Frantisek Kupka

Kupka, František

 

Born Sept. 23, 1871, in Opočno, in Bohemia; died June 21, 1957, in Puteaux, France. Czech painter.

Kupka studied at the Academy of Arts in Prague from 1888 to 1891 and in Vienna from 1891 to 1895. Beginning in 1895 he lived in Paris, where he executed illustrations and satirical drawings. His work as a painter evolved from plein air realism to symbolism, fauvism, and cubism. He turned to abstract art in 1911 or 1912. Kupka was one of the representatives of orphism—painting composed of free “musical” combinations of pure intensive colors (Fugue in Red and Blue, 1911–12, the National Gallery, Prague; Vertical Planes, 1913, L. Carré Gallery, Paris).

REFERENCE

Vachtová, L. František Kupka. Prague, 1968.
References in periodicals archive ?
The headline revelation emerging from Hilma af Klint: Paintings for the Future at the Guggenheim Museum is that a Swedish woman, born in 1862, was making ravishing abstract paintings on an enormous scale several years ahead of the modern artists usually credited with inventing abstraction -- men such as Wassily Kandinsky, Piet Mondrian, Kazimir Malevich and Frantisek Kupka.
The gallery shows the likes of the Czech cubist Frantisek Kupka, represented here by a 1932 gouache Etude de la serie 'Circulaires et rectilignes'.
Alert to wider contexts, she remains closely focused on the artistic production of Kees Van Dongen, Maurice de Vlaminck, Pablo Picasso, Juan Gris and Frantisek Kupka. This evades generalisations and fulfils two aims: the revision of widespread misconceptions of Anglo-American literary modernism as 'conservative and even reactionary' (p 178), and the representation of anarchism as complex and multifaceted, contra the persistent stereotype constituency of 'bomb-throwers' (p 8, p 178).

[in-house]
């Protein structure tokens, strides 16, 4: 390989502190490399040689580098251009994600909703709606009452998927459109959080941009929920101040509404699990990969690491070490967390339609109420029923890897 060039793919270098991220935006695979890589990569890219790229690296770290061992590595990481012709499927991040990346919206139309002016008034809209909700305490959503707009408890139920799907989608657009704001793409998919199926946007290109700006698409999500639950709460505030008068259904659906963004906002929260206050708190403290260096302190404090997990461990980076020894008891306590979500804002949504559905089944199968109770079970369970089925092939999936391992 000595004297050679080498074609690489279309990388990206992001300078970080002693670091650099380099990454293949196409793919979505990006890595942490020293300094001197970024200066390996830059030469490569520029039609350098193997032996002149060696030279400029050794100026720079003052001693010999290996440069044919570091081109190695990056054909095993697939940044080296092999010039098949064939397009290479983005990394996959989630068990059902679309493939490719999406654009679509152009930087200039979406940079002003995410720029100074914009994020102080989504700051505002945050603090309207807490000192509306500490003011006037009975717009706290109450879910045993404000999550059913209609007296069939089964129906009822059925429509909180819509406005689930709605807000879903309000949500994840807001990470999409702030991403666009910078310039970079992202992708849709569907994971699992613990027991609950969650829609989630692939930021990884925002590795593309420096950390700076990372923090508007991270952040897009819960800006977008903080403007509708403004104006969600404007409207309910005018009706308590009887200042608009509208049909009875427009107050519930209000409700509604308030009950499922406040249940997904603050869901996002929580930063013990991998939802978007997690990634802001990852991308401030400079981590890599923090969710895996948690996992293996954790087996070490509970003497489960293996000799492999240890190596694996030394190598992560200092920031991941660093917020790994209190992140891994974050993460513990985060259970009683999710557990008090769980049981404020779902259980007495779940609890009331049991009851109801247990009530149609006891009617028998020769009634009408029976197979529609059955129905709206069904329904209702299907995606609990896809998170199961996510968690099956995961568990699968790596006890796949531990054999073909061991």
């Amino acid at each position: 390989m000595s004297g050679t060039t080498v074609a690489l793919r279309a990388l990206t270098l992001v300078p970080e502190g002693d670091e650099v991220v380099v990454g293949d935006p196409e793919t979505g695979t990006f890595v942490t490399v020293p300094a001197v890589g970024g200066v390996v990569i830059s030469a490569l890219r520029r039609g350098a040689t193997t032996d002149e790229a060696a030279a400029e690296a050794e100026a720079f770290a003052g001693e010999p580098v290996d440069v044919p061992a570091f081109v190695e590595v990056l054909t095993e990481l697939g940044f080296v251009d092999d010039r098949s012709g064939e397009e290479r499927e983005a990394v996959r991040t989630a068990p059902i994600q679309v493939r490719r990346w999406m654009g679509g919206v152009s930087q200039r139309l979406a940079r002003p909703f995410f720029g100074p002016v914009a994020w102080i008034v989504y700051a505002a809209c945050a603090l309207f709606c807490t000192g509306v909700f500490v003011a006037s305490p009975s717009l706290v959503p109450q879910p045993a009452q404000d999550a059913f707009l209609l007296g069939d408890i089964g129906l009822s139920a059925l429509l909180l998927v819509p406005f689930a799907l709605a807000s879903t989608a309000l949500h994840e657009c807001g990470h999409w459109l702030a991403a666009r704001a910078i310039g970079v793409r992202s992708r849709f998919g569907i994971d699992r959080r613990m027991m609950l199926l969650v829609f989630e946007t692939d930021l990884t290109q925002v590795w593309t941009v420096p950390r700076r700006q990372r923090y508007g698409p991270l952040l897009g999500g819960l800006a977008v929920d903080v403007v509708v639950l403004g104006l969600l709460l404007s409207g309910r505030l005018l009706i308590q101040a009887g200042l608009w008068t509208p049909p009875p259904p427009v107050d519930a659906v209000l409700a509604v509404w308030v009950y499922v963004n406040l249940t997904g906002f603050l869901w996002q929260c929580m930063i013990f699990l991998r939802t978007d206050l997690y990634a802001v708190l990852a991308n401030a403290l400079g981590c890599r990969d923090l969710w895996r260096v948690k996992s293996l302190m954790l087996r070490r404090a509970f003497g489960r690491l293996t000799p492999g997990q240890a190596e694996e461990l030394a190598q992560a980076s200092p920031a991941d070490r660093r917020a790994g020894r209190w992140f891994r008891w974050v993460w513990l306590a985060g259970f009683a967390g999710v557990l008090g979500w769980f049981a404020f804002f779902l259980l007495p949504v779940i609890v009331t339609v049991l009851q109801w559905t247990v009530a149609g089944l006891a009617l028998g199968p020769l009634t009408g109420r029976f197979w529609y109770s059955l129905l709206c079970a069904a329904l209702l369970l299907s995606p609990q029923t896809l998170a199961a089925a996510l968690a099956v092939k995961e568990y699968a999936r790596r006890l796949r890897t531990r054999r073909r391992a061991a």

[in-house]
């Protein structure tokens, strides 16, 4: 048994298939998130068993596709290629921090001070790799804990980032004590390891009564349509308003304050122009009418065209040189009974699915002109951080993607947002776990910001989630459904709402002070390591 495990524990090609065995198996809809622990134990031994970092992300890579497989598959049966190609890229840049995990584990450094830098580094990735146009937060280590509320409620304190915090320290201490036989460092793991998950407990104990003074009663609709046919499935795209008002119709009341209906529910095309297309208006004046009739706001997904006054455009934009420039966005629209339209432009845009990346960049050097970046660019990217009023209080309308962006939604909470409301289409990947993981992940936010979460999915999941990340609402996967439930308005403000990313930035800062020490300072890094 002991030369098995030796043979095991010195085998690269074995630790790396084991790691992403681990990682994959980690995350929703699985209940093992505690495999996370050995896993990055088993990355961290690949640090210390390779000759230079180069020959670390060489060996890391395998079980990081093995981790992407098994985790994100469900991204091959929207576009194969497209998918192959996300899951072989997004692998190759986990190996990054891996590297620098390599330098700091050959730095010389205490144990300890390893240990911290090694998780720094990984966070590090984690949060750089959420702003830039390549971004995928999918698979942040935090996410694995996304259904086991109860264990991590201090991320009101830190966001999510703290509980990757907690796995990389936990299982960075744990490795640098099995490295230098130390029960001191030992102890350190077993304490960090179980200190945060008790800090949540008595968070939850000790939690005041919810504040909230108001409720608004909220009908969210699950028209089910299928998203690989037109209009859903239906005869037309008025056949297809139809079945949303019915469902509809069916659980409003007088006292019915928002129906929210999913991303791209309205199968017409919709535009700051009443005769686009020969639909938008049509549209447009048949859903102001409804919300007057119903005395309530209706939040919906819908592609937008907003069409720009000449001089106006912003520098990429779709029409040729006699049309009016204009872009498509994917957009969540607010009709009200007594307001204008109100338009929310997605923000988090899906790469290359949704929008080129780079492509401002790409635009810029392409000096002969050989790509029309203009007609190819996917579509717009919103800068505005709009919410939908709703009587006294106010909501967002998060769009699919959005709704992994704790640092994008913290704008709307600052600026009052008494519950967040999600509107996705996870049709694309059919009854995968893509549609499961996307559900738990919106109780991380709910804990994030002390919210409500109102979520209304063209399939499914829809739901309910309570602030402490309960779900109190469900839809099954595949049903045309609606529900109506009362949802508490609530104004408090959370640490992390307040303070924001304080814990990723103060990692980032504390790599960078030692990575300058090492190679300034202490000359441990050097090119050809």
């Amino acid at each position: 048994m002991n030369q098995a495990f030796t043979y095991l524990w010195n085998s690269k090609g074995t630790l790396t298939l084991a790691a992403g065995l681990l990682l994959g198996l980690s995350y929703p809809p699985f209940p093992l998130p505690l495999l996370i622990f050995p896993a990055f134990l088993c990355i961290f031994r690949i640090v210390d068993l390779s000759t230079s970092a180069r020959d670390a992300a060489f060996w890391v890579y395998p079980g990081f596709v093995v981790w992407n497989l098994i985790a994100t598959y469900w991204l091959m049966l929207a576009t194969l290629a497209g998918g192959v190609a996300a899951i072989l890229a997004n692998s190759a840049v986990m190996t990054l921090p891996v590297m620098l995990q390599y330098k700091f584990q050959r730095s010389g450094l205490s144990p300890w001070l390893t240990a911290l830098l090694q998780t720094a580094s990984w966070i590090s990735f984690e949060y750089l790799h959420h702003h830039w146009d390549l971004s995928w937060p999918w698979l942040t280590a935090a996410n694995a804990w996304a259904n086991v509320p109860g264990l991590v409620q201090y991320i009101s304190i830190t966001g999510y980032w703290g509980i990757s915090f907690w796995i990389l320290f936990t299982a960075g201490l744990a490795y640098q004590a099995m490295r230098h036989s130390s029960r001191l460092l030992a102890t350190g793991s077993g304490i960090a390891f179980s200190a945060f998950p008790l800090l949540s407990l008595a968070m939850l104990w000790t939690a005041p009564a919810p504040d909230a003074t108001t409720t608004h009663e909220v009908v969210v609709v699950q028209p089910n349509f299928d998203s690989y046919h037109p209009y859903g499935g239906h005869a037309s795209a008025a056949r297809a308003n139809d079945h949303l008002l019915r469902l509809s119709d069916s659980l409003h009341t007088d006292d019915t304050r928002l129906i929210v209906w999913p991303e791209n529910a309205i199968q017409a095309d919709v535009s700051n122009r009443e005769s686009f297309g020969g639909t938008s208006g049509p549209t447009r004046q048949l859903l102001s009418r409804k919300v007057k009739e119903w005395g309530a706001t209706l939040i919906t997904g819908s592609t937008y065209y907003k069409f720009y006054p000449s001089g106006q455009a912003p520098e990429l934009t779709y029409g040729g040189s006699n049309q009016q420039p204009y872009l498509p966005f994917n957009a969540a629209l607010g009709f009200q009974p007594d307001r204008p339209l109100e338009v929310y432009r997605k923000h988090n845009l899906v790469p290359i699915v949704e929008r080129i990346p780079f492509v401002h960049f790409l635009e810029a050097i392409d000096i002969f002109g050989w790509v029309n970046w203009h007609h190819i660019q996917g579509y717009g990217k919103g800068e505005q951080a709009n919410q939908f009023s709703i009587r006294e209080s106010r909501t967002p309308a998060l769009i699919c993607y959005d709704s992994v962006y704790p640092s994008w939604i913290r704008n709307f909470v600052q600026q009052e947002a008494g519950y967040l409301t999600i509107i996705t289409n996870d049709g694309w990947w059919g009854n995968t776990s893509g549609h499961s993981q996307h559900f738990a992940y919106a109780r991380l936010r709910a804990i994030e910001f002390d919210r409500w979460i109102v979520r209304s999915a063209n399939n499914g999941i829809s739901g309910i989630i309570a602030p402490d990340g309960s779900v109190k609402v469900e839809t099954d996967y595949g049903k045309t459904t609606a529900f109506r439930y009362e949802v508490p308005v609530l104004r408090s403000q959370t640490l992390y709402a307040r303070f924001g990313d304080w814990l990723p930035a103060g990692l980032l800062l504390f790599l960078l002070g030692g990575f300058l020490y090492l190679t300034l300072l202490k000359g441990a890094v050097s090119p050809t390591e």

Work shown includes that of Toni Stadler, Marino Marini, Auguste Herbin, Fritz Glarner, and Frantisek Kupka. Courtesy of Archiv Stadt Kassel.
Inspired by the two-dimensional abstract art of Frantisek Kupka and Robert Delaunay that he had seen in Europe in 1909, Wright has here, paradoxically, used the traditional craft of stained glass to create a work that reflects the emergence of abstract art.
Formally, his image vocabulary is perhaps more closely tied to these of Hilma at Klint and Frantisek Kupka, though at no point does Helbig limit himself to mere paraphrase.
In Nocturnal Wonders works include Frantisek Kupka's The Passage of Silence II of 1903 and Johann Baptist Zwecker's Young Love in which a ghoulish figure plays music on a gravestone as others recount the tales of lost love that took them to an early grave.
The sad history of early 20th century Czech painting, beginning with Frantisek Kupka's strange journey from Symbolism to abstraction and soon petering out in a thin mix of derivative modernism and folksiness, is illustrated in depth.
As pointed out by Reznikow, out of it came artists of the magnitude of Frantisek Kupka and Alfons Mucha.
Frantisek Kupka's Abstract Composition (Galerie de la Presidence) is dated to around 1930, just before he became a founder-member of the Abstraction-Creation group; its floating planes of watercolour demonstrate just how far he had travelled from figuration.